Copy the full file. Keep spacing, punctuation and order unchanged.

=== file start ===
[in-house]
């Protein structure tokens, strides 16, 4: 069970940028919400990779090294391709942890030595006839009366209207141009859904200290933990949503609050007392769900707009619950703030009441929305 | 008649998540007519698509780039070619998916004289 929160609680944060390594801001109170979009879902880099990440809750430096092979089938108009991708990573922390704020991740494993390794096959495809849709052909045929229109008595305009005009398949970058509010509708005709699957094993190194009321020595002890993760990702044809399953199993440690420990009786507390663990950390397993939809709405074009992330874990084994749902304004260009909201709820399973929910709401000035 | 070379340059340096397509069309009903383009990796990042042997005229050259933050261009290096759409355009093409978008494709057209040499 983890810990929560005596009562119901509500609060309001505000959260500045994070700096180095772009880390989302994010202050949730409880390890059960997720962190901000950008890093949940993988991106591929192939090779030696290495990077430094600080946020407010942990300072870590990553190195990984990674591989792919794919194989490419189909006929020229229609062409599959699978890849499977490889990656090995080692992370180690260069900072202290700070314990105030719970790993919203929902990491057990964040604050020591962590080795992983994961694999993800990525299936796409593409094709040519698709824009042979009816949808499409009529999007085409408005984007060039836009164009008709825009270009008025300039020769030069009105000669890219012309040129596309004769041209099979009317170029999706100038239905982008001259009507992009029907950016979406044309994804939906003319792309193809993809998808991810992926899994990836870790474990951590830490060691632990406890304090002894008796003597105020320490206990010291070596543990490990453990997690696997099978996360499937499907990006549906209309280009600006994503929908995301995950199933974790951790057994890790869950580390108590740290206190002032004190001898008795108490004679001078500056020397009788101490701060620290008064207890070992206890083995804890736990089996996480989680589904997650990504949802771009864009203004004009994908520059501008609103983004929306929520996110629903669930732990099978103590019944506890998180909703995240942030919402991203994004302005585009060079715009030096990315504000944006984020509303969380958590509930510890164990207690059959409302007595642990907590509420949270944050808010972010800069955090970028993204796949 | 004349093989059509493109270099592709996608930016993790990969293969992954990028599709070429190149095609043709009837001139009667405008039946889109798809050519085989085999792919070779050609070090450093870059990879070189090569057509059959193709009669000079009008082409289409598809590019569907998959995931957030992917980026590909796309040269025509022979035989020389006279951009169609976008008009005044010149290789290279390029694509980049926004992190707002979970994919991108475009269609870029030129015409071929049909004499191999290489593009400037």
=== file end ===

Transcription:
[in-house]
């Protein structure tokens, strides 16, 4: 069970940028919400990779090294391709942890030595006839009366209207141009859904200290933990949503609050007392769900707009619950703030009441929305 | 008649998540007519698509780039070619998916004289 929160609680944060390594801001109170979009879902880099990440809750430096092979089938108009991708990573922390704020991740494993390794096959495809849709052909045929229109008595305009005009398949970058509010509708005709699957094993190194009321020595002890993760990702044809399953199993440690420990009786507390663990950390397993939809709405074009992330874990084994749902304004260009909201709820399973929910709401000035 | 070379340059340096397509069309009903383009990796990042042997005229050259933050261009290096759409355009093409978008494709057209040499 983890810990929560005596009562119901509500609060309001505000959260500045994070700096180095772009880390989302994010202050949730409880390890059960997720962190901000950008890093949940993988991106591929192939090779030696290495990077430094600080946020407010942990300072870590990553190195990984990674591989792919794919194989490419189909006929020229229609062409599959699978890849499977490889990656090995080692992370180690260069900072202290700070314990105030719970790993919203929902990491057990964040604050020591962590080795992983994961694999993800990525299936796409593409094709040519698709824009042979009816949808499409009529999007085409408005984007060039836009164009008709825009270009008025300039020769030069009105000669890219012309040129596309004769041209099979009317170029999706100038239905982008001259009507992009029907950016979406044309994804939906003319792309193809993809998808991810992926899994990836870790474990951590830490060691632990406890304090002894008796003597105020320490206990010291070596543990490990453990997690696997099978996360499937499907990006549906209309280009600006994503929908995301995950199933974790951790057994890790869950580390108590740290206190002032004190001898008795108490004679001078500056020397009788101490701060620290008064207890070992206890083995804890736990089996996480989680589904997650990504949802771009864009203004004009994908520059501008609103983004929306929520996110629903669930732990099978103590019944506890998180909703995240942030919402991203994004302005585009060079715009030096990315504000944006984020509303969380958590509930510890164990207690059959409302007595642990907590509420949270944050808010972010800069955090970028993204796949 | 004349093989059509493109270099592709996608930016993790990969293969992954990028599709070429190149095609043709009837001139009667405008039946889109798809050519085989085999792919070779050609070090450093870059990879070189090569057509059959193709009669000079009008082409289409598809590019569907998959995931957030992917980026590909796309040269025509022979035989020389006279951009169609976008008009005044010149290789290279390029694509980049926004992190707002979970994919991108475009269609870029030129015409071929049909004499191999290489593009400037």